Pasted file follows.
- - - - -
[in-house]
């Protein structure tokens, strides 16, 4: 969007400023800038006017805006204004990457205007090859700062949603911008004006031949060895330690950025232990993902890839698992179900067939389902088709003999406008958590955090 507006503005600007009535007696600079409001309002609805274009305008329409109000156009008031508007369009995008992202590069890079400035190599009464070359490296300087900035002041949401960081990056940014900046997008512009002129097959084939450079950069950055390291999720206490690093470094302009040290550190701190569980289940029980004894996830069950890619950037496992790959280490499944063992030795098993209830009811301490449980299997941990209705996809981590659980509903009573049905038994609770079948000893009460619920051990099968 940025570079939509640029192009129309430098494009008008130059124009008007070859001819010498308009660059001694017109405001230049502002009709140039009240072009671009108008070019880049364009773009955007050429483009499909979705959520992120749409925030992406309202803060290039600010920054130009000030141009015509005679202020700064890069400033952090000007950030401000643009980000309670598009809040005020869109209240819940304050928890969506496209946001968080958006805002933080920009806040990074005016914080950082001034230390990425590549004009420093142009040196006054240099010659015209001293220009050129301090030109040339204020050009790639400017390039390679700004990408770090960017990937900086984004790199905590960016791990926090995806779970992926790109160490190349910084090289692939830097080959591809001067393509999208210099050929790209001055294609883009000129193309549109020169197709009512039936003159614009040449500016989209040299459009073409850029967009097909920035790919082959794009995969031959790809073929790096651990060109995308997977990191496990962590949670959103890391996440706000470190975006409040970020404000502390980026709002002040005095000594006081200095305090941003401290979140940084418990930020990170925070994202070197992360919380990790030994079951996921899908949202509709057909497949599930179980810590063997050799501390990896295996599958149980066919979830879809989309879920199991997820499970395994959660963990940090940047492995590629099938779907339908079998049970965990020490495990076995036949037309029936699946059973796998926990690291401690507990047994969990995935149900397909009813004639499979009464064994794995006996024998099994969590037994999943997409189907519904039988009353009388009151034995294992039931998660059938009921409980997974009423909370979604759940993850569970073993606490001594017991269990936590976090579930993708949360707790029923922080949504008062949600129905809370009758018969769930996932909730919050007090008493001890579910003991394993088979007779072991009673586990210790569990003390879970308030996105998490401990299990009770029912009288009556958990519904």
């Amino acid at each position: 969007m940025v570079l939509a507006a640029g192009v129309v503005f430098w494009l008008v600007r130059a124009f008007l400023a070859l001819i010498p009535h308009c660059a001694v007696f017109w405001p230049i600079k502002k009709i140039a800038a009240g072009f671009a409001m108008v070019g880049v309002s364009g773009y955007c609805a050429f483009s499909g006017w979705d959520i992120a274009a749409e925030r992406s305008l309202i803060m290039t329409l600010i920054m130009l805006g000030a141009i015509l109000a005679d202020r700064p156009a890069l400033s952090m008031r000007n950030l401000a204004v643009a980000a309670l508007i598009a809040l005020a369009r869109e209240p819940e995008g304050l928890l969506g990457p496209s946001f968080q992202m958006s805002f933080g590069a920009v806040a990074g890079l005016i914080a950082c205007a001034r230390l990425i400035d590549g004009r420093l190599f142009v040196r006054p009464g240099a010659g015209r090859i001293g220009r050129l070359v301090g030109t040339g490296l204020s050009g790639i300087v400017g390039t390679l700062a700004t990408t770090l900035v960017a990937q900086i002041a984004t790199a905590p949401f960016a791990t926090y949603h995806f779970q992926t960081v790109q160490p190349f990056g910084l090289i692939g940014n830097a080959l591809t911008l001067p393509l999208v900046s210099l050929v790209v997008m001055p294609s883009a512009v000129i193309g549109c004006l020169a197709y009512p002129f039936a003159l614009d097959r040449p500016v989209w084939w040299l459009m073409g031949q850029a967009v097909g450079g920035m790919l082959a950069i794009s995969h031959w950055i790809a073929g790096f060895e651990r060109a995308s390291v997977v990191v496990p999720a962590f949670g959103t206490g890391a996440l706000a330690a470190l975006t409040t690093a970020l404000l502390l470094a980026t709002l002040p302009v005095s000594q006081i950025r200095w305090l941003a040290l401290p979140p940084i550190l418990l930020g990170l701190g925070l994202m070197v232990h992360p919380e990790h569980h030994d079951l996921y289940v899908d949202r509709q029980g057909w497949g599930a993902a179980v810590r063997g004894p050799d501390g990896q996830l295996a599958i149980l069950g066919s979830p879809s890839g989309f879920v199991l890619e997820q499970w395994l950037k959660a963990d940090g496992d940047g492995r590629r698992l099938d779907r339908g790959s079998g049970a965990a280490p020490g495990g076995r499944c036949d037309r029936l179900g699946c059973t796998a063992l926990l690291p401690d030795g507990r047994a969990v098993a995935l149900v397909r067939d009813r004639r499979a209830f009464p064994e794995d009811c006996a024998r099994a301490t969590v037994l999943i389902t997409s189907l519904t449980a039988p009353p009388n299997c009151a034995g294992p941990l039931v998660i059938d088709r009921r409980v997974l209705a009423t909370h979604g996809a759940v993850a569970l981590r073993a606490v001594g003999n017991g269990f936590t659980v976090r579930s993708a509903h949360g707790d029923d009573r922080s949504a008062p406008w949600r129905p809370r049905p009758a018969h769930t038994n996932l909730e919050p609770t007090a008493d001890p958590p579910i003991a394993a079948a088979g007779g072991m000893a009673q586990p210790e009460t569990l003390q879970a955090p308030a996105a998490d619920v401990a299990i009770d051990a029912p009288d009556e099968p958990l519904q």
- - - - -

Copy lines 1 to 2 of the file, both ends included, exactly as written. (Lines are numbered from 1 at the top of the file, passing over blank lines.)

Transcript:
[in-house]
């Protein structure tokens, strides 16, 4: 969007400023800038006017805006204004990457205007090859700062949603911008004006031949060895330690950025232990993902890839698992179900067939389902088709003999406008958590955090 507006503005600007009535007696600079409001309002609805274009305008329409109000156009008031508007369009995008992202590069890079400035190599009464070359490296300087900035002041949401960081990056940014900046997008512009002129097959084939450079950069950055390291999720206490690093470094302009040290550190701190569980289940029980004894996830069950890619950037496992790959280490499944063992030795098993209830009811301490449980299997941990209705996809981590659980509903009573049905038994609770079948000893009460619920051990099968 940025570079939509640029192009129309430098494009008008130059124009008007070859001819010498308009660059001694017109405001230049502002009709140039009240072009671009108008070019880049364009773009955007050429483009499909979705959520992120749409925030992406309202803060290039600010920054130009000030141009015509005679202020700064890069400033952090000007950030401000643009980000309670598009809040005020869109209240819940304050928890969506496209946001968080958006805002933080920009806040990074005016914080950082001034230390990425590549004009420093142009040196006054240099010659015209001293220009050129301090030109040339204020050009790639400017390039390679700004990408770090960017990937900086984004790199905590960016791990926090995806779970992926790109160490190349910084090289692939830097080959591809001067393509999208210099050929790209001055294609883009000129193309549109020169197709009512039936003159614009040449500016989209040299459009073409850029967009097909920035790919082959794009995969031959790809073929790096651990060109995308997977990191496990962590949670959103890391996440706000470190975006409040970020404000502390980026709002002040005095000594006081200095305090941003401290979140940084418990930020990170925070994202070197992360919380990790030994079951996921899908949202509709057909497949599930179980810590063997050799501390990896295996599958149980066919979830879809989309879920199991997820499970395994959660963990940090940047492995590629099938779907339908079998049970965990020490495990076995036949037309029936699946059973796998926990690291401690507990047994969990995935149900397909009813004639499979009464064994794995006996024998099994969590037994999943997409189907519904039988009353009388009151034995294992039931998660059938009921409980997974009423909370979604759940993850569970073993606490001594017991269990936590976090579930993708949360707790029923922080949504008062949600129905809370009758018969769930996932909730919050007090008493001890579910003991394993088979007779072991009673586990210790569990003390879970308030996105998490401990299990009770029912009288009556958990519904």